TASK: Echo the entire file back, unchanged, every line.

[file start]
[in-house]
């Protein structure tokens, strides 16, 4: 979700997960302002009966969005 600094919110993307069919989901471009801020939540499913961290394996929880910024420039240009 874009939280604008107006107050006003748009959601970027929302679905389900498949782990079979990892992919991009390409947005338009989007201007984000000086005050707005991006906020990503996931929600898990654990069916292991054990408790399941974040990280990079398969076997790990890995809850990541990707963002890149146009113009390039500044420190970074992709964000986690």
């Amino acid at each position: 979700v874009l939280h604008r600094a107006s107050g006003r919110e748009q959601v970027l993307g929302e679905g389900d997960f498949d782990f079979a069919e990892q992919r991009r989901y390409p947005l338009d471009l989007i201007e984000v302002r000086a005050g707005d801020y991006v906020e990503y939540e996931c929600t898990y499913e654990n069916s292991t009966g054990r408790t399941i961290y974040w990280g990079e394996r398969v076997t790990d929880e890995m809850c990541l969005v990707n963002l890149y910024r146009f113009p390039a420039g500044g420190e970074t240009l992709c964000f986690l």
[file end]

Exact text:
[in-house]
């Protein structure tokens, strides 16, 4: 979700997960302002009966969005 600094919110993307069919989901471009801020939540499913961290394996929880910024420039240009 874009939280604008107006107050006003748009959601970027929302679905389900498949782990079979990892992919991009390409947005338009989007201007984000000086005050707005991006906020990503996931929600898990654990069916292991054990408790399941974040990280990079398969076997790990890995809850990541990707963002890149146009113009390039500044420190970074992709964000986690």
């Amino acid at each position: 979700v874009l939280h604008r600094a107006s107050g006003r919110e748009q959601v970027l993307g929302e679905g389900d997960f498949d782990f079979a069919e990892q992919r991009r989901y390409p947005l338009d471009l989007i201007e984000v302002r000086a005050g707005d801020y991006v906020e990503y939540e996931c929600t898990y499913e654990n069916s292991t009966g054990r408790t399941i961290y974040w990280g990079e394996r398969v076997t790990d929880e890995m809850c990541l969005v990707n963002l890149y910024r146009f113009p390039a420039g500044g420190e970074t240009l992709c964000f986690l």